Skip to main content

‘Constitutionally Illiterate’ Tennessee Authorities Arrest Man For ‘Posting an Anti-Police Meme’ on Social Media


Joshua Andrew Garton

Special Agents from the Tennessee Bureau of Investigation (TBI) and Dickson Police Department on Friday arrested a man accused of posting a fake photograph on social media depicting two men urinating on the grave of a police officer who was tragically killed on duty in 2018. The arrest, and subsequent bond demanded for his release, outraged attorneys who were quick to point out that despite being horrifically insensitive, the doctored photo in question is undoubtedly protected under the First Amendment of the U.S. Constitution.

“This morning, District Attorney General Ray Crouch requested the TBI to investigate the origin of a troubling photograph, getting considerable attention on social media, that seemed to depict individuals desecrating the grave of a deceased local law enforcement officer,” the TBI tweeted Friday.

“Agents visited the gravesite and quickly determined the photograph is not authentic. The TBI’s work, however, continues and, to that end, the Bureau would encourage anyone with information about who may be responsible for manufacturing the image to call at 1-800-TBI-FIND.”

The bureau’s investigation led them to arrest Joshua Andrew Garton, who they charged with Harassment and held on $76,000 bond.

But as Tennessee attorney Daniel A. Horwitz, who specializes in First Amendment litigation noted, the specific conduct the TBI arrested Garton for is simply “not a crime.”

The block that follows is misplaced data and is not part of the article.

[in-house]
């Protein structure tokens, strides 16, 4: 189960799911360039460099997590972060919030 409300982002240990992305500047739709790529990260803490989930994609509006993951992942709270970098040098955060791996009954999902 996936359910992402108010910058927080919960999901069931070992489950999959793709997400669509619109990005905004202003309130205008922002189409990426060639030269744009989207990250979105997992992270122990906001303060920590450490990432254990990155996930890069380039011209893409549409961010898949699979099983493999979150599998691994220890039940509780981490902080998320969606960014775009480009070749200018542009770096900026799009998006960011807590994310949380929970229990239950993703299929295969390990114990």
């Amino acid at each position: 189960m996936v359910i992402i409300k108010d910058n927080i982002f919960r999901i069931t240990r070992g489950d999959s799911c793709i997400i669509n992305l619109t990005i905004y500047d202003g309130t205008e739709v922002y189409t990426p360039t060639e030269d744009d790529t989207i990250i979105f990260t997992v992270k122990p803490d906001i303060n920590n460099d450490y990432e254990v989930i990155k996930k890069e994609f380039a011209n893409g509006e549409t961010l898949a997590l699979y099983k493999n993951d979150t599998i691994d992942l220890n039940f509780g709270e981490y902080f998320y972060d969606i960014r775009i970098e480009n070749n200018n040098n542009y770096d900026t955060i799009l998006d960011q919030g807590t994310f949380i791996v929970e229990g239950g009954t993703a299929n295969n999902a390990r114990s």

“The First Amendment clearly and unmistakably protects this man’s right to post an offensive photo about a police officer,” Horwitz told Law&Crime. “The only people who broke the law here were the police officers and TBI agents who participated in this flagrantly unconstitutional arrest.”

“This is the photo that our constitutionally illiterate law enforcement officers think is a crime to share,” Horwitz tweeted, attaching a screenshot of the picture that resulted in Garton’s arrest.

Additionally, under Tennessee law, harassing conduct requires communications that result in a person being “frightened, intimidated or emotionally distressed.”

Asked how a deceased person could be the subject of criminal harassment, Horwitz replied that the TBI and Dickinson Police Department likely “set out to arrest [Garton] for one thing, quickly realize they can’t, and make up something else in frustration.”

Tennessee-based criminal defense attorney Bryan Stephenson and First Amendment lawyer Adam Steinbaugh were also quick to point out that the TBI’s “investigation” and graveyard visit could have been avoided with a simple Google image search, which reveals that the photo was actually the cover art of a band’s 2009 single titled “Pissing on Your Grave.”

“He did a meme,” Horwitz said in summation, adding, “They arrested him for posting an anti-police meme.”

Law&Crime reached out to the TBI and District Attorney Ray Crouch’s office asking whom Garton is alleged to have harassed and how posting such an image can be criminal in light of Supreme Court precedent set in Miller v. California, New York v. Ferber, and Ashcroft v. Free Speech Coalition. The TBI said all questions regarding the charges should be directed to the District Attorney’s office. Crouch’s office has not responded to the inquiry at the time of publication.

[image via TBI]

Have a tip we should know? [email protected]

Filed Under:

Follow Law&Crime:

Jerry Lambe is a journalist at Law&Crime. He is a graduate of Georgetown University and New York Law School and previously worked in financial securities compliance and Civil Rights employment law.